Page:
Trump does not rule out military response to Venezuela crisis
US President Donald Trump has said he is not ruling out a military option in dealing with the crisis in Venezuela.
Venezuela's Defence Minister Vladimir Padrino said President Trump's suggestion was "an act of craziness".
President Nicolas Maduro's new constituent assembly has been widely criticised as anti-democratic. The US recently imposed sanctions on President Maduro, branding him a dictator.
"We have many options for Venezuela, including a possible military option if necessary," Mr Trump told reporters on Friday evening.
"We have troops all over the world in places that are very far away. Venezuela is not very far away and the people are suffering and they're dying."
The White House later said that President Maduro had requested a phone call with the American president.
In response, the White House said Mr Trump would gladly speak to his Venezuelan counterpart, when democracy had been restored in the country.
Regional pressure on the Venezuelan government has continued, with Peru ordering the expulsion of the Venezuelan ambassador from Lima after Caracas sent an "unacceptable" response to regional condemnation of its new constituent assembly.
The ambassador, Diego Molero, has five days to leave Peru, officials say.
The move by Peru's foreign ministry, announced in a statement on Twitter (in Spanish), follows the condemnation by 11 other major countries in the Americas of Venezuela's controversial constituent assembly.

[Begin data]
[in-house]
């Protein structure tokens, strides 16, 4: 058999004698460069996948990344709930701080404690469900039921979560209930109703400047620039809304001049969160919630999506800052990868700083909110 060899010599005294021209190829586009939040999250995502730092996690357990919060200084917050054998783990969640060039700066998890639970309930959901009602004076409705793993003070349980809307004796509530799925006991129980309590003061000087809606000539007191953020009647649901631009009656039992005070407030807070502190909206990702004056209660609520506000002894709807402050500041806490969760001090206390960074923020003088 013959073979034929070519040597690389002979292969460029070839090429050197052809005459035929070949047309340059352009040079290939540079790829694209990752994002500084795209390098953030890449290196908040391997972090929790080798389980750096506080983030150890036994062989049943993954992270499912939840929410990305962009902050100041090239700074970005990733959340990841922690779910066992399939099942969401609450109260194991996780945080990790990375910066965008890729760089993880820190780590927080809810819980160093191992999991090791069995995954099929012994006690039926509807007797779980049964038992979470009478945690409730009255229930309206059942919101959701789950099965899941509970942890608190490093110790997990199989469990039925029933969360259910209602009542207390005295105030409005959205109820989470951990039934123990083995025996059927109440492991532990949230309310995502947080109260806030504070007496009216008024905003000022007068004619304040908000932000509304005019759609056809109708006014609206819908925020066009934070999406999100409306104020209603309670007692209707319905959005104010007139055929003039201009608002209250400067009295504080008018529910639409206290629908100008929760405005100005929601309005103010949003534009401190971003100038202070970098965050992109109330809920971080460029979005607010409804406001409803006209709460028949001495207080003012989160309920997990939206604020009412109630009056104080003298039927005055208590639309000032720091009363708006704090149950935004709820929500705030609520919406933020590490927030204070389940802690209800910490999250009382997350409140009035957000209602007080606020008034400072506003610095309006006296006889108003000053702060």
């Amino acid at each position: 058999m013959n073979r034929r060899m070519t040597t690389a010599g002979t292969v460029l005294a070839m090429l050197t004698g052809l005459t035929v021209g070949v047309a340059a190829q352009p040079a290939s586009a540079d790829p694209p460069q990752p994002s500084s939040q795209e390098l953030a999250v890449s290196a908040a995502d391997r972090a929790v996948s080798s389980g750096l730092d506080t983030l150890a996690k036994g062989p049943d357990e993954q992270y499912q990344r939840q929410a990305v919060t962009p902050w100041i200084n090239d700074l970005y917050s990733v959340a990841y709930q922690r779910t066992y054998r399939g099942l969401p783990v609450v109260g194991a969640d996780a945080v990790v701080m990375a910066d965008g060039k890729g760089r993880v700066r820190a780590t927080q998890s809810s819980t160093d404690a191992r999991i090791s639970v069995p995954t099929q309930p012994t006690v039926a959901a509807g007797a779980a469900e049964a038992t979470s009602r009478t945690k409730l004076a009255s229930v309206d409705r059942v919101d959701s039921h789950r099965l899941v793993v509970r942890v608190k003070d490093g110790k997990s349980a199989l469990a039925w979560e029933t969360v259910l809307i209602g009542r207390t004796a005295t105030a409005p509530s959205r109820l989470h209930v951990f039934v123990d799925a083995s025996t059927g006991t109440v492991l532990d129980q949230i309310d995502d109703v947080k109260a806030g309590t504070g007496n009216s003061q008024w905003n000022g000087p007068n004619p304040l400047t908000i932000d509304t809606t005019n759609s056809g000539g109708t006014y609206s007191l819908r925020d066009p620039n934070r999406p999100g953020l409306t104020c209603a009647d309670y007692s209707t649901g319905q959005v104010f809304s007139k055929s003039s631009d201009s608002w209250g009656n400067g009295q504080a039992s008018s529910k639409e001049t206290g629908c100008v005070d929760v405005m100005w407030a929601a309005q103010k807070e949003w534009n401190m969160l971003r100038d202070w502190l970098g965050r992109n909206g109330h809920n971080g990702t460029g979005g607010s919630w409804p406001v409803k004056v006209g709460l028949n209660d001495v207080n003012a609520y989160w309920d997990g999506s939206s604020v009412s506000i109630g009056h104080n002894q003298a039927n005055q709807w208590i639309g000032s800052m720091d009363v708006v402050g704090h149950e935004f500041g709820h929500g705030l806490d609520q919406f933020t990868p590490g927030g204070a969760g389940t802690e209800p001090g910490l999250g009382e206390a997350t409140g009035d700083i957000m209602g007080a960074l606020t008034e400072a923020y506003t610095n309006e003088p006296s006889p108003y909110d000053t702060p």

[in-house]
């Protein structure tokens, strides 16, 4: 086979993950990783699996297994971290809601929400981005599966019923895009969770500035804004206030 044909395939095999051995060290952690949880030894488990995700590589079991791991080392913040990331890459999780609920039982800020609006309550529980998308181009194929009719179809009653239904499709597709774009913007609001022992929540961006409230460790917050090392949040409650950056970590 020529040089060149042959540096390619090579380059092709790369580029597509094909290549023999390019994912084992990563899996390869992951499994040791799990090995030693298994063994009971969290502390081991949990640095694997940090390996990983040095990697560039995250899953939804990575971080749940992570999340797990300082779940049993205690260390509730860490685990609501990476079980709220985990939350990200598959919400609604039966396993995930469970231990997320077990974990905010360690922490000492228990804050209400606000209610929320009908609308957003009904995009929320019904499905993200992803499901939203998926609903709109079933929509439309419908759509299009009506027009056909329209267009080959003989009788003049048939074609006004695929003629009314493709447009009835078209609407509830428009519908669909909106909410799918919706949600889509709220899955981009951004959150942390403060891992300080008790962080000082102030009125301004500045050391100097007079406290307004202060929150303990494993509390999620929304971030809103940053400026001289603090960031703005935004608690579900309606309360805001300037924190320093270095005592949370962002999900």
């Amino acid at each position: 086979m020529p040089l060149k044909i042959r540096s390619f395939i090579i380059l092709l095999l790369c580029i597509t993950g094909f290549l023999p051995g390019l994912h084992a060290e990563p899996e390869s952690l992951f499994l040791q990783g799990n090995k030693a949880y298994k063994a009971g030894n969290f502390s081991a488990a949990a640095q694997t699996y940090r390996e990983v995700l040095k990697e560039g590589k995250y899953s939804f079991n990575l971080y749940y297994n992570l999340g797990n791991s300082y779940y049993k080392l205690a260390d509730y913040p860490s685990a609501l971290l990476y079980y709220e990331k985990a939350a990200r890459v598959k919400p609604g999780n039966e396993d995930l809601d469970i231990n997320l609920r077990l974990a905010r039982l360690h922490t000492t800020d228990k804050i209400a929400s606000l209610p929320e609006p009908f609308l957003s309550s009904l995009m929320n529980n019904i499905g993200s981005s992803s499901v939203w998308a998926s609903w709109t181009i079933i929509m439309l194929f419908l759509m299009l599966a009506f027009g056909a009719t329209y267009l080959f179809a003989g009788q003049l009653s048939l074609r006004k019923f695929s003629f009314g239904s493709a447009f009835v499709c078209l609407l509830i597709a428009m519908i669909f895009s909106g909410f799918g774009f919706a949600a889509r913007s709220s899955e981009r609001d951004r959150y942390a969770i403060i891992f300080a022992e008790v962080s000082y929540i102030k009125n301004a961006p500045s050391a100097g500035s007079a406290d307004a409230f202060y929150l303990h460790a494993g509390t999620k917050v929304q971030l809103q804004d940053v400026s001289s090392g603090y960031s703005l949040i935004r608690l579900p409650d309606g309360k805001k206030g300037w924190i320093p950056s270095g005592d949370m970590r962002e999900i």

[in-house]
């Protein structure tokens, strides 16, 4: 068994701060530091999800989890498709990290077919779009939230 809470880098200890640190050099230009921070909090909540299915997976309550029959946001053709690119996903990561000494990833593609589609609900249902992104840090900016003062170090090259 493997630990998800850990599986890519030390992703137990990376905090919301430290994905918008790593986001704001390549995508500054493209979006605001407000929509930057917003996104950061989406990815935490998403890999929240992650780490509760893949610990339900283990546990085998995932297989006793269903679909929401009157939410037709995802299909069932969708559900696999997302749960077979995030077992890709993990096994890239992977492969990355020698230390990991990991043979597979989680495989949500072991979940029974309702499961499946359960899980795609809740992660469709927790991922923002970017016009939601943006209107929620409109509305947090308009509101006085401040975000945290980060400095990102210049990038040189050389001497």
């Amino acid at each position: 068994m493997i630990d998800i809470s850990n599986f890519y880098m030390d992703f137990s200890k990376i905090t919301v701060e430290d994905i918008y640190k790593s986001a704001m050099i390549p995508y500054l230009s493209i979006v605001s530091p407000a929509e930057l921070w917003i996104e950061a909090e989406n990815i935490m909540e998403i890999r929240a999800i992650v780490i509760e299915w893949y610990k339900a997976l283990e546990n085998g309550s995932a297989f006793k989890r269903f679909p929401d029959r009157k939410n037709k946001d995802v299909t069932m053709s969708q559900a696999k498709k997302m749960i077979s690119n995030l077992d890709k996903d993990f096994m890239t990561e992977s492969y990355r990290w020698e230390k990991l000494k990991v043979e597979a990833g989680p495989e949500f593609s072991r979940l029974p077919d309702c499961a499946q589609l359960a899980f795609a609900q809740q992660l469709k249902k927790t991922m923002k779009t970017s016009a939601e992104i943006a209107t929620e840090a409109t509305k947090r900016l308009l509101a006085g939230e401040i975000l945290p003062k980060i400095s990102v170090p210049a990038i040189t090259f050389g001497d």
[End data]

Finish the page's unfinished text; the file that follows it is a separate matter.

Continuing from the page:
The new body has the ability to rewrite the constitution and could override the opposition-controlled parliament, the National Assembly.
In a separate development, Peruvian President Pedro Pablo Kuczynski, a fierce critic of Mr Maduro, has urged him to resign, saying he lost any credibility after the election of the new body.
"He's a dictator and has carried out a coup through a fraudulent election to eliminate Congress," Mr Kuczynski told Reuters news agency.
Mr Kuczynski also rejected an offer from Mr Maduro to meet face-to-face.
The Venezuelan opposition, which boycotted the election for the constituent assembly, accuses Mr Maduro of trying to cling on to power, which he denies.
The president has repeatedly said that the new assembly would bring peace to the country.
Violent demonstrations since April have left more than 120 people dead in the country.